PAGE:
One of my favorite Shakespeare lines about rain is from Merchant of Venice, when Portia compares it to mercy:
The quality of mercy is not strained.
It droppeth as the gentle rain from heaven
Upon the place beneath.
It is twice blessed.
It blesseth him that gives
and him that takes.
That quote says everything you feel like you’ve experienced when you’ve experienced the sensation of the good rain. It strikes the right chord. It’s this cleansing and redemptive and celestial sort of thing. It’s a bit beyond your control and it takes catching it and being touched by it to be blessed by it. It freshens the soul and quickens the mind and wipes clean the mortal dirt off your face.
Sometimes the rain is bad. Sometimes the rain won’t stop and the world floods and you die or sometime the rain and the clouds that come with it gobble up the sun and make us sad and dreary and the world is dark forever and ever always.
My favorite “rain” thing is more in this negative connotation.
Stephen Fry has suffered from manic depression his whole life and in 2006 he released a documentary about it. After the film came out he received a letter from a fan named Crystal who was suffering the swings in moods he had described.
Fry replied with a long and wonderful letter which you can read in full at Letter of Note, but the relevant bit is this:
I’ve found that it’s of some help to think of one’s moods and feelings about the world as being similar to weather:
Here are some obvious things about the weather:
You can’t change it by wishing it away.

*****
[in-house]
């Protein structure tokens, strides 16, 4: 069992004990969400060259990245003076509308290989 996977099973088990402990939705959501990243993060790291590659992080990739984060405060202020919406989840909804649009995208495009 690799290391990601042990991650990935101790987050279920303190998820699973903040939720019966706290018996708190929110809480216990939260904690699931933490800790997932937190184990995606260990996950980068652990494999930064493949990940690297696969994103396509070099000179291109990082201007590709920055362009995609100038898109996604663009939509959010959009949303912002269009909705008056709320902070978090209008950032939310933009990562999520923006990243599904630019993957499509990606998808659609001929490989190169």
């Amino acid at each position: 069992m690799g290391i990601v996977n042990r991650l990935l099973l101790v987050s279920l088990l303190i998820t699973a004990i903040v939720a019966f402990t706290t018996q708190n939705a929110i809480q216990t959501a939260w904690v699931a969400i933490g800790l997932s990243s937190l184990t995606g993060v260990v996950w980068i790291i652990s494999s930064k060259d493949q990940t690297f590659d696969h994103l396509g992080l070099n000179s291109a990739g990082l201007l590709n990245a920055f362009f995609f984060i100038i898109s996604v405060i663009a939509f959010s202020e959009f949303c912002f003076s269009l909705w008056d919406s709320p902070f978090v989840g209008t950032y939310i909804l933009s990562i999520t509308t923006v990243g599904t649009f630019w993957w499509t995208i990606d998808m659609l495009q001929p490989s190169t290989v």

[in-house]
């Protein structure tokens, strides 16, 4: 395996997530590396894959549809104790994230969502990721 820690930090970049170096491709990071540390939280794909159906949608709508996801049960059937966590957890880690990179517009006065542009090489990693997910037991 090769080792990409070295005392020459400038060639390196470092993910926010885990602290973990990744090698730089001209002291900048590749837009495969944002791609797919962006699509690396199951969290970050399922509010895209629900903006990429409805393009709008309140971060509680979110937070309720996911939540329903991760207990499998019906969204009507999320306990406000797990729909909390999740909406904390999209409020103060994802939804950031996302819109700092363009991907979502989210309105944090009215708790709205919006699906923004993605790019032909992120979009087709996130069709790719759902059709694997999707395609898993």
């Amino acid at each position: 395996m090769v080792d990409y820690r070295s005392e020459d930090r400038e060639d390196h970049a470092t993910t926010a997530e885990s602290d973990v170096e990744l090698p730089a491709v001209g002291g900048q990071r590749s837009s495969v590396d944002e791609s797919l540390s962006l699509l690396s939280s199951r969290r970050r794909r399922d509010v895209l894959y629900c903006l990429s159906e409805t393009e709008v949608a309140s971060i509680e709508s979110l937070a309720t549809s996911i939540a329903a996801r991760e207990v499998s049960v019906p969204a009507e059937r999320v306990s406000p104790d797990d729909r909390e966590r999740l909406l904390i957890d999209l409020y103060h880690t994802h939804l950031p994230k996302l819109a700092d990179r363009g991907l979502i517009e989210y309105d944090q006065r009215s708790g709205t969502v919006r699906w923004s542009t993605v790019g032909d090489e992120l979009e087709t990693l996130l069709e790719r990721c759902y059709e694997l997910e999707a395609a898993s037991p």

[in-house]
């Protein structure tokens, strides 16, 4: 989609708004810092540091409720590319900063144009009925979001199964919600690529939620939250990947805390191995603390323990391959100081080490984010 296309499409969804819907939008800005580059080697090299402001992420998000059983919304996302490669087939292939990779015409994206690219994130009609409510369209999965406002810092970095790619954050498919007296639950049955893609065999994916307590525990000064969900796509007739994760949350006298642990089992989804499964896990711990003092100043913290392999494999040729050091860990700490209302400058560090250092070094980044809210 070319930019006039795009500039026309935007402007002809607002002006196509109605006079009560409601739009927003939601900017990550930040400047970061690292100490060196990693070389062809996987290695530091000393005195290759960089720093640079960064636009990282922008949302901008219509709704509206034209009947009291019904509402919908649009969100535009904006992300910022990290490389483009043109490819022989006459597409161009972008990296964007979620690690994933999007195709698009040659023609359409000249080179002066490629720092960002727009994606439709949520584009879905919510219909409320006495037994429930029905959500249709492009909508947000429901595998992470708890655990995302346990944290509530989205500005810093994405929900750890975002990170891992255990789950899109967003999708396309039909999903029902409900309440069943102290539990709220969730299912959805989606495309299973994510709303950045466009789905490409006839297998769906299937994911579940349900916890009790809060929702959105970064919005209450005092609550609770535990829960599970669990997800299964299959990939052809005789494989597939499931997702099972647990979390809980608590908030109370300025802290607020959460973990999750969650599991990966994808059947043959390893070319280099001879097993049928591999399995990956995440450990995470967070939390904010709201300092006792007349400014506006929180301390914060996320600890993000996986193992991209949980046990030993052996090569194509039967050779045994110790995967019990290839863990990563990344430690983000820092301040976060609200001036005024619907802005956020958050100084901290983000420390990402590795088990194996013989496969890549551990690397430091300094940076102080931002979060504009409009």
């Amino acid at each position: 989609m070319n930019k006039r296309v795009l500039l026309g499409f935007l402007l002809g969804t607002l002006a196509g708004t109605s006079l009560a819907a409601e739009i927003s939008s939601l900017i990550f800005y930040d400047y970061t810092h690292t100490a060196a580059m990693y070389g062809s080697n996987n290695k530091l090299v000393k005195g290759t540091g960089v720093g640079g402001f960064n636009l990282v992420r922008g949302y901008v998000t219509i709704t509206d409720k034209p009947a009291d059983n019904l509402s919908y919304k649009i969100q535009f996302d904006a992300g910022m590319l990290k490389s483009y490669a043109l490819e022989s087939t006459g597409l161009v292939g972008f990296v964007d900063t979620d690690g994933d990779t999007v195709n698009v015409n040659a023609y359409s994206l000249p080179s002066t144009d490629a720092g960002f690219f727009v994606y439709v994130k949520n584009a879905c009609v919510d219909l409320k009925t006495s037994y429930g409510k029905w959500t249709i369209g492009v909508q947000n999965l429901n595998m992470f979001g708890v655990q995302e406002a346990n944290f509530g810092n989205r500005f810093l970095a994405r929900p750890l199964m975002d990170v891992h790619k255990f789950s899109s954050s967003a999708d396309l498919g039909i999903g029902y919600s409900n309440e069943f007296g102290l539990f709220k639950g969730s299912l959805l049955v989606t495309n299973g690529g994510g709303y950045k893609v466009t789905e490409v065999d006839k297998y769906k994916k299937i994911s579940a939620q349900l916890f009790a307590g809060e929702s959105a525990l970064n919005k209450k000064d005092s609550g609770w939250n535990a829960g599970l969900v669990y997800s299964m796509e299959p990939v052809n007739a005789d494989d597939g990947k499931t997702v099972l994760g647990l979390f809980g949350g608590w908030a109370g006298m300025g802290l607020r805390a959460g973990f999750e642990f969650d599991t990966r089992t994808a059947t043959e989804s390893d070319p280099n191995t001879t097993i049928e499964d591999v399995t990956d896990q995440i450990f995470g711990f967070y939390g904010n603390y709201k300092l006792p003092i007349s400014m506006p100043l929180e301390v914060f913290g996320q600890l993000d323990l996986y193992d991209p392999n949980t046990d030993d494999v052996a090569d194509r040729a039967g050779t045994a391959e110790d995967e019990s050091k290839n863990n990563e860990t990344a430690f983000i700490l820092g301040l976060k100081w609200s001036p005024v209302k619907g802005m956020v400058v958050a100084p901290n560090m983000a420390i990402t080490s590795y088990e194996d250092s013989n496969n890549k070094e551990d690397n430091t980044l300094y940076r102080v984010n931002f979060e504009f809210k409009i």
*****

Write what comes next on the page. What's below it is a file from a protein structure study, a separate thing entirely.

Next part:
If it’s dark and rainy it really is dark and rainy and you can’t alter it.
It might be dark and rainy for two weeks in a row.
It will be sunny one day.
It isn’t under one’s control as to when the sun comes out, but come out it will.
It really is the same with one’s moods, I think. The wrong approach is to believe that they are illusions. They are real. Depression, anxiety, listlessness – these are as real as the weather – AND EQUALLY NOT UNDER ONE’S CONTROL. Not one’s fault.
They will pass: they really will.
That’s one of the main facts about rain: like its cousin the tide, it comes and goes.
The good and the bad are both always coming and the best you can do is while experiencing them to keep that in mind. They’re temporary and fleeting and you should plan accordingly.
When you tell the rain to go away, you do not need to remind it that it can come again another day. It is going to come again. That’s its thing.
And if it didn’t, if you tilled the ground so poorly that you created a dust bowl situation, you would miss out on its blessings and feel very stupid, which is exactly what happened on this day in 1934.